[ARC] Slipping by Lauren Beukes

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Lauren Beukes, author of The Shining Girls, Moxyland and Zoo City, here collects stories and essays published elsewhere during years.

The collection is heterogeneous: some of the tales emerges with respect to others and leave a vivid memory. One of these is the one that gives the title to the book, and it is quite strong: in the future corporations sponsor athletes and their body enhancements; the girl protagonist of the story do not have any more her guts, other athletes have some limb replaced by something similar to a paw and so on.

In some tales we face women protagonists forced to adapt to exploitation or market rules, more or less willingly, and women able to fight for their independence (like Thozama in Smileys who fights against the soldier who wants to protects her and asks for her money).

Some setting are extreme (like the dramatic science-fiction The Green), to get to the absurd and to the meta-fiction (Unathi Battles the Black Hariballs, a story with mechas that I did not particularly like).

The essays are the last part of the book and deals about violence against women (All the Pretty Corpses, where the author explains what brought her to write The Shining Girls), about live in the African cities suburbs (Inner City, linked to the researches to write Zoo City), and the last one, On Beauty, is a beautiful letter to the author’s daughter about beauty to teach her that it is not only about – extreme – physical standards, but it’s something more: to be gentle, to be smart, to be intelligent.

Overall it’s a good collection, not all the story have the same quality, but the best of them will be remembered.

Thanks to the publisher for providing me the copy necessary to write this review.


* Slipping by Lauren Beukes ★★★☆☆½

*I read this book in english

Beauty by Robin McKinley

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Altro retelling sul tema La Bella e la Bestia, qui, più che in Cruel Beauty o nell’orrendo Beastly, mi sono ritrovata nella versione Disney con un’ambientazione in un non ben noto periodo di nobili e carrozze, il castello perso nella foresta e piatti, tazzine e candelieri che muovono senza apparente intervento umano.

Beauty è la terza di tre sorelle – Hope (speranza) e Grace (grazia) – ma il suo vero nome è Honour (onore), il soprannome le deriva da un commento fatto da bambina: in realtà le due sorelle sono ben più belle di lei che invece è più colta e dedita alla lettura.

L’incontro con la Bestia segue il copione classico: il padre trova il castello ed il suo proprietario e gli promette una delle tre figlie in cambio dell’aiuto ricevuto; da qui in poi possiamo tranquillamente figurarci l’immaginario Disney senza poi sbagliare di molto.

Tutto ciò considerato Beauty è uno dei retelling più noiosi della ben nota storia, anche perchè non presenta particolari variazioni nella trama, nell’ambientazione o nell’evoluzione del rapporto tra i due protagonisti (in questo senso molto meglio preferirgli Cruel Beauty).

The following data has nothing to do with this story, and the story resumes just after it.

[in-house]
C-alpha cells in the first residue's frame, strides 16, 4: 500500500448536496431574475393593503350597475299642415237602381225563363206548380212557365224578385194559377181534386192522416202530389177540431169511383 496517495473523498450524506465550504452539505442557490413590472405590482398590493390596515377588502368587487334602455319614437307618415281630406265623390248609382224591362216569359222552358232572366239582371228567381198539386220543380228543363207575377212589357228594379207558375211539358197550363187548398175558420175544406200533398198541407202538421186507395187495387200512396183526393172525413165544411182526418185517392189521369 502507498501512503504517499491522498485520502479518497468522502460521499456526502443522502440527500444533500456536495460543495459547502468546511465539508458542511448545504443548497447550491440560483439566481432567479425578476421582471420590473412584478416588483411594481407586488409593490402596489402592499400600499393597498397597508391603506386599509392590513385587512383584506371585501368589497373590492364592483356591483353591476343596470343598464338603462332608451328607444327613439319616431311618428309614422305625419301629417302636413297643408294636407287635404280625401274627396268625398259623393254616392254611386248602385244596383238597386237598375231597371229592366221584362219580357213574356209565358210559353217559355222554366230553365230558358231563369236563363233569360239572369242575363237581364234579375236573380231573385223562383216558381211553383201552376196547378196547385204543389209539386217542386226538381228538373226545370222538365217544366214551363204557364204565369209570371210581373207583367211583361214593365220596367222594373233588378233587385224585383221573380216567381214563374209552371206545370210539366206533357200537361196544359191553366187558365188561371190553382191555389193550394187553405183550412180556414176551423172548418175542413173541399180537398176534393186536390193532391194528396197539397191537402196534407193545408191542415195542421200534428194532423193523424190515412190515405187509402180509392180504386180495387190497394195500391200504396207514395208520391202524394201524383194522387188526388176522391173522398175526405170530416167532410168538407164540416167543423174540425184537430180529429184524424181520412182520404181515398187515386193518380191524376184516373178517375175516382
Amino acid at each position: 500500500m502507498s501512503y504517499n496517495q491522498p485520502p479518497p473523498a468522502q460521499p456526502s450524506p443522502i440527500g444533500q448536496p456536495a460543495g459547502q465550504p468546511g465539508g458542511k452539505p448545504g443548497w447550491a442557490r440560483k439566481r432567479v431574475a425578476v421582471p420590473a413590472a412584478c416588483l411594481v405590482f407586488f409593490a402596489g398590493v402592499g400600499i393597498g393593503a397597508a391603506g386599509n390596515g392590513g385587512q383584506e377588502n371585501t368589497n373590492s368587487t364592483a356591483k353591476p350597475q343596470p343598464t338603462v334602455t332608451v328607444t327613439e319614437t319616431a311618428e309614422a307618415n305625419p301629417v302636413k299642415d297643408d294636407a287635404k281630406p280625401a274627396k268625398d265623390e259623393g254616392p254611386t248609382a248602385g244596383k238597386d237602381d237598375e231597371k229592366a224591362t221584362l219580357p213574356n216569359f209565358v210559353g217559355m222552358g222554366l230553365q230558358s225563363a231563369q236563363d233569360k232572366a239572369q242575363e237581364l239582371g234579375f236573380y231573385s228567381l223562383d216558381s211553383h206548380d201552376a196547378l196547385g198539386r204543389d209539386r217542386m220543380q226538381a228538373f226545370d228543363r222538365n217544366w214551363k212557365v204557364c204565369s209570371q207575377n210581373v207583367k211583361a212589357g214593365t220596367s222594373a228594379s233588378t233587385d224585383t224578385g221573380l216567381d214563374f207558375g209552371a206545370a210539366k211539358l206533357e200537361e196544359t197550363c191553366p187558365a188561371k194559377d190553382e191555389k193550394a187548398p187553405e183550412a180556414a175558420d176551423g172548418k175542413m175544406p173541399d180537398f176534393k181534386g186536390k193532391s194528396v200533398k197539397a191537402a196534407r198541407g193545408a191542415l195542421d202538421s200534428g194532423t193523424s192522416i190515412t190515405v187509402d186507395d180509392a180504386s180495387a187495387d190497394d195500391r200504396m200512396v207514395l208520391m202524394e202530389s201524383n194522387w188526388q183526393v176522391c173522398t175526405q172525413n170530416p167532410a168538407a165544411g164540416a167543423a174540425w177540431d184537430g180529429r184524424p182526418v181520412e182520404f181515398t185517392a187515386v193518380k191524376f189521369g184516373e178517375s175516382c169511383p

Nonostante quella raccontata sia una storia che funziona sempre qui non l’ho trovata molto avvincente, anche a causa della protagonista, estremamente piatta nelle sue emozioni e nel modo di narrarle: Beauty affronta tutto stoicamente da buona donna che si sacrifica per padre e sorelle; ha come controparte una Bestia estremamente cordiale che non eccede mai in attacchi d’ira, da cui l’istantanea amicizia.

Decisamente non è una versione di cui consiglierei la lettura.

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* Beauty by Robin McKinley ★★☆☆☆

*Ho letto questo libro in Inglese

Beauty by Robin McKinley

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This is another retelling of The Beauty and the Beast, here, more than in Cruel Beauty or in the awful Beastly, I recalled the Disney version of the story, having Beauty a setting in an undefined time where nobles and carriages were common, the magic castle in the forest and cups, plates and candelabra moving without human intervention.

Beauty is the third of three sisters – Hope and Grace – and her true name is Honour, while her nickname was given when she was a child even if growing up her two sisters became more beautiful than her who found her interest in reading.

The meeting with the Beast follows the classical script: her father finds the castle and its owner and promises him one of his three daughters for his help; from then on we can switch to the Disney imaginary without being particularly wrong – or sorry.

All considered I have to say that this is one of the most boring retelling of this story, also because it does not provide plot or settings variations, or something new in the relation between the two characters (in this sense Cruel Beauty is way better).

The story of the Beauty and the Beast usually works perfectly well, but here I did not find it particularly engaging, in part for the main character, so flat in her emotions and in the way she communicates them: Beauty face everything stoically as a good girl who sacrifice herself for her sisters and her father; her counter part is a kind Beast who is always kind, hence the instant friendship.

Honestly I do not suggest to read it for there are other more particular or engaging.

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* Beauty by Robin McKinley ★★☆☆☆

*I read this book in English